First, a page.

10. Nelson Agholor, WR, Eagles. Age: 27. — Signed with Raiders
    11. Eric Kush, G, Browns. Age: 30. — Signed with Raiders
    12. Nick O’Leary, TE, Jaguars. Age: 28. — Signed with Raiders
    13. Daniel Ross (RFA), DT, Cowboys. Age: 27. — Signed with Raiders

    Las Vegas Raiders Free Agents:

    Salary Cap: TBA.
    1. Daryl Worley, CB, Raiders. Age: 25.
      Saying that Daryl Worley was one of the top cornerbacks on the Raiders’ roster last year isn’t exactly a compliment, but that was the case with Worley, who is only 25.

    2. DeAndre Washington, RB, Raiders. Age: 27.
      DeAndre Washington did a solid job replacing Josh Jacobs in a couple of games late in the year. He’s a decent runner with nice pass-catching ability.

    3. Johnathan Hankins, NT, Raiders. Age: 28.
      Johnathan Hankins’ pass-rushing ability has declined in recent years, but he’s still a monstrous run stuffer.

    4. Denzelle Good, G/OT, Raiders. Age: 29.
      Denzelle Good is a premium backup offensive lineman, as he can play both guard and right tackle without hurting his team.

    5. Mike Glennon, QB, Raiders. Age: 30.
      Mike Glennon failed as a full-time starter in Chicago, but he’s still a top-tier backup and a capable spot starter. Glennon turns 31 in December.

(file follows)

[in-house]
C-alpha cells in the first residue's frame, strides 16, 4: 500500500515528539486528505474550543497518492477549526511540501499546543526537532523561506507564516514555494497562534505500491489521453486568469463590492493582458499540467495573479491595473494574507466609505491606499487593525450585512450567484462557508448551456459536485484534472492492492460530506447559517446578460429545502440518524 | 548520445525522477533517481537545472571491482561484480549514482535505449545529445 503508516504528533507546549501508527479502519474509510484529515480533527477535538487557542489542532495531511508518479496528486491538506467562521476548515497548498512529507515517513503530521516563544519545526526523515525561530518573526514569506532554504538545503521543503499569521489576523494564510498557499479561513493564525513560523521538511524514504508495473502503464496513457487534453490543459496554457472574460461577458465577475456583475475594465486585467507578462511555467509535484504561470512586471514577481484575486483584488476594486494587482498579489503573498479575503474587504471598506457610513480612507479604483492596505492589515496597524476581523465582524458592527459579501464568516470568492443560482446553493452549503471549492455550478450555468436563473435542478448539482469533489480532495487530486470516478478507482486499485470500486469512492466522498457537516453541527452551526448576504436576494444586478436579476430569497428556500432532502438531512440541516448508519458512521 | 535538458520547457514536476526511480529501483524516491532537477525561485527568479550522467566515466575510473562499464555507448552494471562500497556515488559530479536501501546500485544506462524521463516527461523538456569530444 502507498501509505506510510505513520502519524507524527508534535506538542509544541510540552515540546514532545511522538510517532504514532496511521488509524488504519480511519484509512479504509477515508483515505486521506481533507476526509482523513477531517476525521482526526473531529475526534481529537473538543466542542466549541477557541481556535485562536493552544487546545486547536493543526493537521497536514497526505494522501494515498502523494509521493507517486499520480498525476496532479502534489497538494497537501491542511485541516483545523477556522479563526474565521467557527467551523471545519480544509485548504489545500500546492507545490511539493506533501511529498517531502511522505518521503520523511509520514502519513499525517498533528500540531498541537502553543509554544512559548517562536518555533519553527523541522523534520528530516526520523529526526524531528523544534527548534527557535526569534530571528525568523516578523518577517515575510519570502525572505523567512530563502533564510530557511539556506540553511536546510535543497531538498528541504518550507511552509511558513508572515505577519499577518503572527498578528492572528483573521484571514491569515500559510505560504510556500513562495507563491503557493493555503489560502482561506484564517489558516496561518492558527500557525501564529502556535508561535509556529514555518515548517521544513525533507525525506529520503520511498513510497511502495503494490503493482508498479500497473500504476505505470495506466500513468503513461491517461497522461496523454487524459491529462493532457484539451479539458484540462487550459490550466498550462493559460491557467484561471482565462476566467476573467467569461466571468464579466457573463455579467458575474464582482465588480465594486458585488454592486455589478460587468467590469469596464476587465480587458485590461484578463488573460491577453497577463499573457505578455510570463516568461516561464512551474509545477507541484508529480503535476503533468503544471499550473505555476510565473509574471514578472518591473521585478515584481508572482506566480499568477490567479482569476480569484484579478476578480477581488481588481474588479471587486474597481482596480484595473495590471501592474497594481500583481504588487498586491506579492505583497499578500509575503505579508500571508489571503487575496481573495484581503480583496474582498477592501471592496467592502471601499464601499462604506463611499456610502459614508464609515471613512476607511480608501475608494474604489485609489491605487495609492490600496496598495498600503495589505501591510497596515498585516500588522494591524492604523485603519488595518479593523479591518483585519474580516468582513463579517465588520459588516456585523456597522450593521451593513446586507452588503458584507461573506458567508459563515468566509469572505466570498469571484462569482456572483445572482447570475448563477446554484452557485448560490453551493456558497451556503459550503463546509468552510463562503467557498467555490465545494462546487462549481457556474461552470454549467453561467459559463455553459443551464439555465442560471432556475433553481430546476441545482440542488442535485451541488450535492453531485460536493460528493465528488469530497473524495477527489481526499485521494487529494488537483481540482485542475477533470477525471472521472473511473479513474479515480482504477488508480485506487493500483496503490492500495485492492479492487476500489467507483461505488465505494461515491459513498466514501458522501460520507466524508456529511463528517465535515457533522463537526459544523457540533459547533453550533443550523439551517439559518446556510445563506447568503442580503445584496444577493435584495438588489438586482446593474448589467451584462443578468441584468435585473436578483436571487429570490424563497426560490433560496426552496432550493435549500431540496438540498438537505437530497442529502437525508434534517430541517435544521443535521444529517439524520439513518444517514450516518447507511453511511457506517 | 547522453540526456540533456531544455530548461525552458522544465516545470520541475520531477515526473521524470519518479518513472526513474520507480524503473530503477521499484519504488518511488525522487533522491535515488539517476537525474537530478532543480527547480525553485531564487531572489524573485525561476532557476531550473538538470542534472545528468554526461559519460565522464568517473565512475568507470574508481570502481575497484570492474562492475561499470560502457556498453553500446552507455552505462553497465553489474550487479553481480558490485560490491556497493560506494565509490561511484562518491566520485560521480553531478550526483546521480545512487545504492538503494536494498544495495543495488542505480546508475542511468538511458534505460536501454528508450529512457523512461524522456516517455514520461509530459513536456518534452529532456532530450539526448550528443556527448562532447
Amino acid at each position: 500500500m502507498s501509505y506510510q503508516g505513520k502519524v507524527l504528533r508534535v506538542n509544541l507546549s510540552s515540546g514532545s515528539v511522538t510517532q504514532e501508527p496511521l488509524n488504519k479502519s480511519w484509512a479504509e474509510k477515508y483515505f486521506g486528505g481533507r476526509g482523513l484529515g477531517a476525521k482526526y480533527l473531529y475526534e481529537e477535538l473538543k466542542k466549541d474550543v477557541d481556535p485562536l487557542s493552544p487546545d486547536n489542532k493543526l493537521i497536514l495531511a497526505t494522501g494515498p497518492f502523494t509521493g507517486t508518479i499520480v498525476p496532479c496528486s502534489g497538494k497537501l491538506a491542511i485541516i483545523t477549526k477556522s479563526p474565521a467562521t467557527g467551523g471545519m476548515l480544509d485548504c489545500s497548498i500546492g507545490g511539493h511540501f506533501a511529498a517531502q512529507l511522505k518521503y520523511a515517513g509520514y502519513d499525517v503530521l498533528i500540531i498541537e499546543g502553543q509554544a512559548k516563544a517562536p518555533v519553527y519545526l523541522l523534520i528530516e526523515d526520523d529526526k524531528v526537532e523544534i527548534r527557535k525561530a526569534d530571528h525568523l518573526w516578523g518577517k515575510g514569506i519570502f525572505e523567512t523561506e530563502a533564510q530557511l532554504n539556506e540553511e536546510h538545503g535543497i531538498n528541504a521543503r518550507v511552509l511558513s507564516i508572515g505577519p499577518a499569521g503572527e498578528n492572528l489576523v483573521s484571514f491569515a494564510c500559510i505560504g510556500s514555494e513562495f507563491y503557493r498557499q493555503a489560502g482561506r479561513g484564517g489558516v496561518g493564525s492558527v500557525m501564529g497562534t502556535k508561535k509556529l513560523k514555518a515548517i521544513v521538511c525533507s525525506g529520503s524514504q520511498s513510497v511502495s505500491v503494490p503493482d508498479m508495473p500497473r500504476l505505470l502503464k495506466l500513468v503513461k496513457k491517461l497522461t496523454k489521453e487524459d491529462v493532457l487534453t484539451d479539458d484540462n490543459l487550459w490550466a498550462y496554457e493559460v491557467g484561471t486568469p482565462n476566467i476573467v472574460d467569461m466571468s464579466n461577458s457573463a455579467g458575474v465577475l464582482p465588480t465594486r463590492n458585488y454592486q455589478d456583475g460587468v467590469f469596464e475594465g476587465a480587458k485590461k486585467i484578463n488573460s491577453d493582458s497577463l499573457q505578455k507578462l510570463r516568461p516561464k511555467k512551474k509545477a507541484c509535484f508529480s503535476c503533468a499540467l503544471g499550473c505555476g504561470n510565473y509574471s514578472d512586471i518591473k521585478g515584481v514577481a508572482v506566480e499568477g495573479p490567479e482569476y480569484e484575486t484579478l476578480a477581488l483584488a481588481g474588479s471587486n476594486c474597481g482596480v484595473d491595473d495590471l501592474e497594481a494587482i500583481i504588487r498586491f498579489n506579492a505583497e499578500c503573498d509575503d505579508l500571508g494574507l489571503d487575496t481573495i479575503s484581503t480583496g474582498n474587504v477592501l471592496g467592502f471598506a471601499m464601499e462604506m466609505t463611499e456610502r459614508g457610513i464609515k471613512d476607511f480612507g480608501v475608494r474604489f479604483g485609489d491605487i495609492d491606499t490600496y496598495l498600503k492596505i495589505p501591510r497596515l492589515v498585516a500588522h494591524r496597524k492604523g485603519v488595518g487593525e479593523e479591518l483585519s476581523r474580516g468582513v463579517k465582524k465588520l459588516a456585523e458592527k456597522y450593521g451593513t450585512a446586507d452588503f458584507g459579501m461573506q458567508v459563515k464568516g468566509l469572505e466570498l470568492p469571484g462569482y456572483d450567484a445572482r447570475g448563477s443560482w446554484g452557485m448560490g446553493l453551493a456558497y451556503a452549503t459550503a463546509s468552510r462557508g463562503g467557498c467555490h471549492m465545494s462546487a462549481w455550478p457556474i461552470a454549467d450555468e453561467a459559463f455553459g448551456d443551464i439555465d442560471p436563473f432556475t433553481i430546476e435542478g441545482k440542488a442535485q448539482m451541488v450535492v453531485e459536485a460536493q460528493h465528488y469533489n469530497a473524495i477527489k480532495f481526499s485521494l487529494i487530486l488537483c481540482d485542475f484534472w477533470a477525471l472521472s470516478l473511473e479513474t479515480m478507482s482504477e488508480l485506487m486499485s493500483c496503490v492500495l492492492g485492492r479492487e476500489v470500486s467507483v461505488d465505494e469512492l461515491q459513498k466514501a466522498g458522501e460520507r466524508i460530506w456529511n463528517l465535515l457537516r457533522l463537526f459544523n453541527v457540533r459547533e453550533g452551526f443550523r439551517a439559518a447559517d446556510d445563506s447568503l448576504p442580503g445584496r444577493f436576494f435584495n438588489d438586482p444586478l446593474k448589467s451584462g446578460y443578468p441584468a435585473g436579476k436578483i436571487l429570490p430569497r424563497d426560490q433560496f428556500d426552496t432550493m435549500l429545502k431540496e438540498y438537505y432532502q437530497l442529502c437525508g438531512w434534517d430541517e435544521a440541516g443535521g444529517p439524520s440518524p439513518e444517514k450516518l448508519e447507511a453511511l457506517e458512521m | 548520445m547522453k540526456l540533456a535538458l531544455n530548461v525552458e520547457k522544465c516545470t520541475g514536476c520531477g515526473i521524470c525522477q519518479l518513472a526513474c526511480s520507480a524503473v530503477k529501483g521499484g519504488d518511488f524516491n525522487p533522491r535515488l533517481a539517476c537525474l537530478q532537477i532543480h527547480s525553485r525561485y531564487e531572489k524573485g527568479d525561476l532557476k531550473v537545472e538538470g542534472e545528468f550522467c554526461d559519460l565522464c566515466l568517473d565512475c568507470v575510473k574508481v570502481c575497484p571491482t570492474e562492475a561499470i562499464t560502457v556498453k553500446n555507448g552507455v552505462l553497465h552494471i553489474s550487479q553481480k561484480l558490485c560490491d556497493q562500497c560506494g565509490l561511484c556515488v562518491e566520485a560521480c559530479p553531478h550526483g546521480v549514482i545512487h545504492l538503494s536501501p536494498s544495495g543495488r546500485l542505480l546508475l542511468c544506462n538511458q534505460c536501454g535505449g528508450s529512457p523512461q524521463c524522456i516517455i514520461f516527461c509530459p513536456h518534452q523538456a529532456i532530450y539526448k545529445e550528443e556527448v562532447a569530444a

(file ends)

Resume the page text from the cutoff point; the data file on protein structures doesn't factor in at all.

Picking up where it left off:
6. Vontaze Burfict, LB, Raiders. Age: 29.
      Vontaze Burfict is shockingly not even 30 yet, but he has regressed in recent seasons. He was also suspended for a whole year, so that’s a problem.

    7. Benson Mayowa, DE, Raiders. Age: 29. — Signed with Seahawks (1 year, $3 million)
    8. Jalen Richard, RB, Raiders. Age: 26. — Re-signed with Raiders
    9. Tahir Whitehead, OLB, Raiders. Age: 30. — Signed with Panthers
    10. Nevin Lawson, CB, Raiders. Age: 29.
    11. Josh Mauro, DE, Raiders. Age: 29.
    12. Jordan Devey, G, Raiders. Age: 32. — Re-signed with Raiders
    13. Dion Jordan, DE, Raiders. Age: 30.
    14. Isaiah Crowell, RB, Raiders. Age: 27.
    15. Dwayne Harris, WR/KR, Raiders. Age: 32.
    16. Curtis Riley, S, Raiders. Age: 28.
    17. Daniel Carlson (RFA), K, Raiders. Age: 25.
    18. Nicholas Morrow (RFA), OLB, Raiders. Age: 25. — Tendered by Raiders (original)
    19. Will Compton, ILB, Raiders. Age: 30.
    20. Rod Smith, RB, Raiders. Age: 28. — Re-signed with Raiders

    NFL Free Agent Tracker:
    QB | RB | FB | WR | TE | OT | G | C | DE | DT | OLB | ILB | CB | S | K/P | FA Grades | FA Rumors